CarpetsPlus ColorTile convened at the Starr Pass Resort for its annual convention recently with leadership and retailers sharing messages about how to grow talent and expand market share.
Founded in January of 1997, the group began with a philosophy that emphasizes the power of networking best practices while protecting the important entrepreneurial dynamics of independent store ownership. Today, that spirit is alive and well with 373 members—and 18 new store signings over the past year. We sat down with Ryan Dunn, co-COO and vice president of sales, and Kevin Logue, co-COO and vice president of marketing, to talk about the growth of the business.
FT: You signed 18 new retailers recently. How do you choose who joins the group?
Dunn: We ask a lot of questions. Honestly, we just look to see whose heart is beating in right place. Both of our dads were at Mohawk Industries and they said it’s a relationship business. When you go into these towns, we don’t just look at the owner who’s doing the most business; we also look at the guy whose heart is in the right spot. In old school way of thinking, you get the guy who says they know it all best and he wants to beat his own chest, and we want to talk to the owner who wants to share ideas. I would go in and narrow down an area, break down a territory, narrow it down to three or four, and let them know who’s left and who they are up against and I would wind it into a decision for them. We split the cost for them. When a store is set up, we invest about $30,000 with a match. We know we had something special, and we didn’t just want to let anyone come into it.
Logue: We look for people that are good businesses people—good entrepreneurs. It sounds basic, but it’s where you start. So much of our business is relationships and networking, and some of it about sharing their story with others and sharing best practices. We were talking earlier that who would have thought that when we signed Josh Elder in 2005 or ’06, that he would ultimately be one of our best members? It’s people who are hard workers, who want to succeed, who have a fresh perspective on things and are willing to invest in their business.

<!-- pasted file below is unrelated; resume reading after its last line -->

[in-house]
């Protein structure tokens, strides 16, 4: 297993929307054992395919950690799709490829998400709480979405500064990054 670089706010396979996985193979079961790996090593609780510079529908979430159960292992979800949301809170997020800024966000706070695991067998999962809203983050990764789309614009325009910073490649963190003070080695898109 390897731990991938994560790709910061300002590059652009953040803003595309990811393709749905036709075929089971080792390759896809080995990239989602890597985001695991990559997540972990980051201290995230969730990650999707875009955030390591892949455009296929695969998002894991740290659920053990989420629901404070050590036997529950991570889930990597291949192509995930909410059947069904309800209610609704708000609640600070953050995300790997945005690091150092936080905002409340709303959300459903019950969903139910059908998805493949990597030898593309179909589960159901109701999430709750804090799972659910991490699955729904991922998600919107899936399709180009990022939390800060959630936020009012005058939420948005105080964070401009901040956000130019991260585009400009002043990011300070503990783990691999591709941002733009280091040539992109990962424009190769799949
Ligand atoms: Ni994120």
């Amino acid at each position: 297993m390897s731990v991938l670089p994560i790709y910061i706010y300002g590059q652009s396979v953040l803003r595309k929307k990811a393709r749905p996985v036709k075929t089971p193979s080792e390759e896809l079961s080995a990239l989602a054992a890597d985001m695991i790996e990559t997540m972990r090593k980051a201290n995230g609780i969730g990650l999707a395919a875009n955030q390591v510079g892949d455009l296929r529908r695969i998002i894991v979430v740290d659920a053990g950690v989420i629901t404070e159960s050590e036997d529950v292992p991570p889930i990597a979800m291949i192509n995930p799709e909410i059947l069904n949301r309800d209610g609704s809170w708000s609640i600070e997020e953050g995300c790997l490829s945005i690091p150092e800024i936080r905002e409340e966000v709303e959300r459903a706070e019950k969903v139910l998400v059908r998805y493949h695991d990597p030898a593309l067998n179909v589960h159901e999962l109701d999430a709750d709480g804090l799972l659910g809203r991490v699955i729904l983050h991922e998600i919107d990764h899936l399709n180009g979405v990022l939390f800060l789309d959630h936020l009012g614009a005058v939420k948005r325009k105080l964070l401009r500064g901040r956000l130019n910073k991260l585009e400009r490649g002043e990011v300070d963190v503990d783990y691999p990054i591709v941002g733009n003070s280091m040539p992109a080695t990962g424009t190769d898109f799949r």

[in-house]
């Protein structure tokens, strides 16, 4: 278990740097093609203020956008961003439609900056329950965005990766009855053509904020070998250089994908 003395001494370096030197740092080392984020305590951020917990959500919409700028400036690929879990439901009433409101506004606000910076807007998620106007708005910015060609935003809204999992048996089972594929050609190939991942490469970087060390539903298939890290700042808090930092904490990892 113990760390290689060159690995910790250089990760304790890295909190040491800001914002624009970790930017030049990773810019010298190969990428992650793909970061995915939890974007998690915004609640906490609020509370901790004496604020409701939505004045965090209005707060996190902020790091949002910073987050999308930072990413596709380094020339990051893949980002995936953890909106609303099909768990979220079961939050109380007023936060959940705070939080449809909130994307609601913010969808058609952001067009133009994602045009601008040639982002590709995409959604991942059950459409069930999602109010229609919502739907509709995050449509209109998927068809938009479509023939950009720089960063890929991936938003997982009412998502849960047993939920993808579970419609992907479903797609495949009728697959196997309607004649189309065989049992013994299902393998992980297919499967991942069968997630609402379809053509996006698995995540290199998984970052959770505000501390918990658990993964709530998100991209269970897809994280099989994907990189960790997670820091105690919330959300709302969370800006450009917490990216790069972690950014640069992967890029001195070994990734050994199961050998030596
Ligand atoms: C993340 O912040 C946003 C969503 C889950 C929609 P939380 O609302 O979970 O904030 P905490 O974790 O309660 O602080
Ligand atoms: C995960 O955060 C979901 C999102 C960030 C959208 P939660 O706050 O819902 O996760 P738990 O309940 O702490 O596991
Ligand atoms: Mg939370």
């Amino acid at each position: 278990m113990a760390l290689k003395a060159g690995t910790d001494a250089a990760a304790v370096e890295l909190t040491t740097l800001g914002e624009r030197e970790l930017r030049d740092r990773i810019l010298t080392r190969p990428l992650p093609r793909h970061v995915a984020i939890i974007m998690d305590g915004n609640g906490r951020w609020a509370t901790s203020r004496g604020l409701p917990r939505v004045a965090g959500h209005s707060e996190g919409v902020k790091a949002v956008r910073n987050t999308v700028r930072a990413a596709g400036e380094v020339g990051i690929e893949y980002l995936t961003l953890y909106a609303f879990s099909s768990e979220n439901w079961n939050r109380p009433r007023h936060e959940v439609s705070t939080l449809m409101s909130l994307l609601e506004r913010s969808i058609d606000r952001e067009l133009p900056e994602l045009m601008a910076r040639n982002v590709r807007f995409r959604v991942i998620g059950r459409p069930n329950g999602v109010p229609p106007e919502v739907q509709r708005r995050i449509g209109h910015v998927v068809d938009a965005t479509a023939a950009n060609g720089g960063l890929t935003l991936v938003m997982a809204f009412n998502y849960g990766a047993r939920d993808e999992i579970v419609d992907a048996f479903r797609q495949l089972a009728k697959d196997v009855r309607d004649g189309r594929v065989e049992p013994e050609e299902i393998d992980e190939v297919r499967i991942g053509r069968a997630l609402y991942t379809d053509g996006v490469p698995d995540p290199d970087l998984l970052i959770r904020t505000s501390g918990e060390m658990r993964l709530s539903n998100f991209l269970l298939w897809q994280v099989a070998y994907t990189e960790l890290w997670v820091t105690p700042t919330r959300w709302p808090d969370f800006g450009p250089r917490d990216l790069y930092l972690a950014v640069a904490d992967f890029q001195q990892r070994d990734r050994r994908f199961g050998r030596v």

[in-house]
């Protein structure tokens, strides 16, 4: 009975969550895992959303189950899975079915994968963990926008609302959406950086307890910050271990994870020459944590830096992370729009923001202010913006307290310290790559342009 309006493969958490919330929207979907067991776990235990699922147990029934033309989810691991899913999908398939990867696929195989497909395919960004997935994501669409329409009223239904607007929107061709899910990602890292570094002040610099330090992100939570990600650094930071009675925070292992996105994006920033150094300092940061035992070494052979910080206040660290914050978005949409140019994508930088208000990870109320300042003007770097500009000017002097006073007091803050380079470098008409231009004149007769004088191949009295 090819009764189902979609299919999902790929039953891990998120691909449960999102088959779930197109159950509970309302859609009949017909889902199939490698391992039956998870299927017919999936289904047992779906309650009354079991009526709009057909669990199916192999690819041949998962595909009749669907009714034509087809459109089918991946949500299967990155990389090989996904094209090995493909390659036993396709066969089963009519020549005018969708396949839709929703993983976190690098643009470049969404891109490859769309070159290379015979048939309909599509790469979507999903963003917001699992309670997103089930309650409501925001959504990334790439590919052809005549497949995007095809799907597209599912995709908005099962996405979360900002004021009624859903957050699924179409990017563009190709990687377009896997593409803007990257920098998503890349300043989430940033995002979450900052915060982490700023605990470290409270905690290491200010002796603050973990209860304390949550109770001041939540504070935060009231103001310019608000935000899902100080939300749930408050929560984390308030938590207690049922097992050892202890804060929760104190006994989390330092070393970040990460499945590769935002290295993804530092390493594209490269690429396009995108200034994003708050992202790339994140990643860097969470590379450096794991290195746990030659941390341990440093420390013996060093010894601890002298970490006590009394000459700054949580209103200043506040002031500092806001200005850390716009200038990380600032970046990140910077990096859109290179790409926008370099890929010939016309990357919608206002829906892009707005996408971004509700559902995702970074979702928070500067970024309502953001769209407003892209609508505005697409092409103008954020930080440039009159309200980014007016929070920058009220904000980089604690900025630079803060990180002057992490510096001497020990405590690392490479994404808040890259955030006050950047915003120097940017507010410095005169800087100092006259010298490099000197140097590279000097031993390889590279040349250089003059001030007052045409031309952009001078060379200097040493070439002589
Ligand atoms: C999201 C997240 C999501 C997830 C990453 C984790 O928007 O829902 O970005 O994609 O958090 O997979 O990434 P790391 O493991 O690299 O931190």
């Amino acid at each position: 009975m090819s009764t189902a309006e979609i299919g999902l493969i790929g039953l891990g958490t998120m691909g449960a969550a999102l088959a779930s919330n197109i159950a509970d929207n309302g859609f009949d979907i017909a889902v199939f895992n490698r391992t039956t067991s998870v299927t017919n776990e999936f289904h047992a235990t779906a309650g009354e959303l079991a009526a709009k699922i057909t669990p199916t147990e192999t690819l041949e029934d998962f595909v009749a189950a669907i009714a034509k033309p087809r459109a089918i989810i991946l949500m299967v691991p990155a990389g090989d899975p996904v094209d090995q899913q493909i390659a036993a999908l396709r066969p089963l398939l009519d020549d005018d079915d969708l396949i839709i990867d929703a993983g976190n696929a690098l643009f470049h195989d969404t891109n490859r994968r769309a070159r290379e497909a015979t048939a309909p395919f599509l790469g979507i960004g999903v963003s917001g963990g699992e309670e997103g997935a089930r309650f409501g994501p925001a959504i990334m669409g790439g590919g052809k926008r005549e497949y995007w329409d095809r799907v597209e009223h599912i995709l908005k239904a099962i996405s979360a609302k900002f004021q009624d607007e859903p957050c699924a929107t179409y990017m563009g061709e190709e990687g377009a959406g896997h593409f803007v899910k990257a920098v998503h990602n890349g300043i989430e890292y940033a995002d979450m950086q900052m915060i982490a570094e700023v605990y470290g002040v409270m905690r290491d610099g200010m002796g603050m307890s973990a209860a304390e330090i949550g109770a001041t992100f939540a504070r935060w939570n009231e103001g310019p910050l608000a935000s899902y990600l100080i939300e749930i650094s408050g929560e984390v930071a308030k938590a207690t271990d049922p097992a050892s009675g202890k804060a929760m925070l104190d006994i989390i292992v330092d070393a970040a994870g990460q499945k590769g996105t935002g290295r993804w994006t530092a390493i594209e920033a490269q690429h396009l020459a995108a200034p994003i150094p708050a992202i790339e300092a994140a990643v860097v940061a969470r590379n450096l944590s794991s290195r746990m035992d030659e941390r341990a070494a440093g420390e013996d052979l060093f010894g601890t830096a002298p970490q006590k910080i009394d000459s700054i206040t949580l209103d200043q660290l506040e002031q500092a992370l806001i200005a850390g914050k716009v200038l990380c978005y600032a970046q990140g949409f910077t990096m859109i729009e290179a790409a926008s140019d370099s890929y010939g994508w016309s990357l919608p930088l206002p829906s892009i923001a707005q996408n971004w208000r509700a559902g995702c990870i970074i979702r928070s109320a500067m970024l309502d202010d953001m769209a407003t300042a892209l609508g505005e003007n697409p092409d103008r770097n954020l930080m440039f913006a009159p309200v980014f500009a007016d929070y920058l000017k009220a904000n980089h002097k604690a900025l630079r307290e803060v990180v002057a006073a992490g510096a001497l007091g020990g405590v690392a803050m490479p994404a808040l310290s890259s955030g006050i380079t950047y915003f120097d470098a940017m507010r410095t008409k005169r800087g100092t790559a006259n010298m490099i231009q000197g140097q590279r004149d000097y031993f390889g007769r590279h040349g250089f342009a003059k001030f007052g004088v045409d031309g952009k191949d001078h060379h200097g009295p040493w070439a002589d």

FT: You currently have 188 Destination locations, the boutique showroom concept that owners have the option of investing into. Where is this concept headed?
Dunn: We have six stores this year who are wanting to be a part of it. It is driving toward a Cadillac type brand. How do you grow the membership? You have internal sales, versus new store openings. Today, every new store opening is starting as Destination. That’s what we are selling—that whole stop—driving the upper end products, enhancements on web initiatives, we want them to know if they stop in a store in Chicago and go to their winter house in Florida, they can look up a Destination store and those products would be there. Their websites maintain the same information, the look of the websites look like their stores; it goes hand in hand. Extended warranties, whatever the mills are doing, we extend them. We offer the advantage that when consumers go to a Destination store, they are getting the best.